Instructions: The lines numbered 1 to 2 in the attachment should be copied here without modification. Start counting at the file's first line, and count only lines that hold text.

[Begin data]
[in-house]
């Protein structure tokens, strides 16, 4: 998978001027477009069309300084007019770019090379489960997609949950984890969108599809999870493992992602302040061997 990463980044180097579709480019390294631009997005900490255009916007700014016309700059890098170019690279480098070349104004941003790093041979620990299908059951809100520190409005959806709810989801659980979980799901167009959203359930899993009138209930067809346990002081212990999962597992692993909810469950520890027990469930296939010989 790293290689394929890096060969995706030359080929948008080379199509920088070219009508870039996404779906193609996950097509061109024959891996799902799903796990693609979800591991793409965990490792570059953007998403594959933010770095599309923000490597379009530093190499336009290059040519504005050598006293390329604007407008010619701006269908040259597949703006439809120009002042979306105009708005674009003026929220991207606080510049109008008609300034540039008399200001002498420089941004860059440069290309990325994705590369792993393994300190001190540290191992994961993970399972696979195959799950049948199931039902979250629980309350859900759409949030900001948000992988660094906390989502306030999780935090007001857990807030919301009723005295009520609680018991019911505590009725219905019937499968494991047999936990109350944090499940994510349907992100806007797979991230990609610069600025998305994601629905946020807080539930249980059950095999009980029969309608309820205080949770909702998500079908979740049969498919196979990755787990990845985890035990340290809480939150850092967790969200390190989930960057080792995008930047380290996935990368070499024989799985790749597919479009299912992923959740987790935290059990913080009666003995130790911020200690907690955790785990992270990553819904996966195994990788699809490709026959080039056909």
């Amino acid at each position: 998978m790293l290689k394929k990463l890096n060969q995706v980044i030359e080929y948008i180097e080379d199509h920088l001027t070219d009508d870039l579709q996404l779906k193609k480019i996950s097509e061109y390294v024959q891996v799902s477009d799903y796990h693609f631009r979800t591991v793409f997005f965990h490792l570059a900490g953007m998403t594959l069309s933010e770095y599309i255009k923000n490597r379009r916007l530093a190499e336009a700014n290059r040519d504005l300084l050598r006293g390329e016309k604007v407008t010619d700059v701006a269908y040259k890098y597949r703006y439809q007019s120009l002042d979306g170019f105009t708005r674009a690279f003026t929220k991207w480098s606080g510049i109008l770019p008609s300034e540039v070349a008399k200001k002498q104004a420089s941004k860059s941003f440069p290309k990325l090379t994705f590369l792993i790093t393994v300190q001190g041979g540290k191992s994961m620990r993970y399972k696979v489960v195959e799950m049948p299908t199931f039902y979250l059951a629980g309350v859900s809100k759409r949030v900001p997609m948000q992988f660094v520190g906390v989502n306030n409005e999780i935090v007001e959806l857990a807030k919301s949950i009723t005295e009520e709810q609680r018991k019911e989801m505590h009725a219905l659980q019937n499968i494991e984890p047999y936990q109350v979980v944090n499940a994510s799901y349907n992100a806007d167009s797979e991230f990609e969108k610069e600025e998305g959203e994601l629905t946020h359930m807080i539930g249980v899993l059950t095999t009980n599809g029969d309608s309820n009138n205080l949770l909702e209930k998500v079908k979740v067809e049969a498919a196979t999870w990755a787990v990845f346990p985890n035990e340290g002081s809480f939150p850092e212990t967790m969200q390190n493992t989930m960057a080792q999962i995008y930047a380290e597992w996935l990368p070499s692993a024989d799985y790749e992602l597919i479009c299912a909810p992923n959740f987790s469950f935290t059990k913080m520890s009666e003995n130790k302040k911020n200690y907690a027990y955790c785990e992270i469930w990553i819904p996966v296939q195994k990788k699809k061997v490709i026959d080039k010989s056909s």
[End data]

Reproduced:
[in-house]
């Protein structure tokens, strides 16, 4: 998978001027477009069309300084007019770019090379489960997609949950984890969108599809999870493992992602302040061997 990463980044180097579709480019390294631009997005900490255009916007700014016309700059890098170019690279480098070349104004941003790093041979620990299908059951809100520190409005959806709810989801659980979980799901167009959203359930899993009138209930067809346990002081212990999962597992692993909810469950520890027990469930296939010989 790293290689394929890096060969995706030359080929948008080379199509920088070219009508870039996404779906193609996950097509061109024959891996799902799903796990693609979800591991793409965990490792570059953007998403594959933010770095599309923000490597379009530093190499336009290059040519504005050598006293390329604007407008010619701006269908040259597949703006439809120009002042979306105009708005674009003026929220991207606080510049109008008609300034540039008399200001002498420089941004860059440069290309990325994705590369792993393994300190001190540290191992994961993970399972696979195959799950049948199931039902979250629980309350859900759409949030900001948000992988660094906390989502306030999780935090007001857990807030919301009723005295009520609680018991019911505590009725219905019937499968494991047999936990109350944090499940994510349907992100806007797979991230990609610069600025998305994601629905946020807080539930249980059950095999009980029969309608309820205080949770909702998500079908979740049969498919196979990755787990990845985890035990340290809480939150850092967790969200390190989930960057080792995008930047380290996935990368070499024989799985790749597919479009299912992923959740987790935290059990913080009666003995130790911020200690907690955790785990992270990553819904996966195994990788699809490709026959080039056909």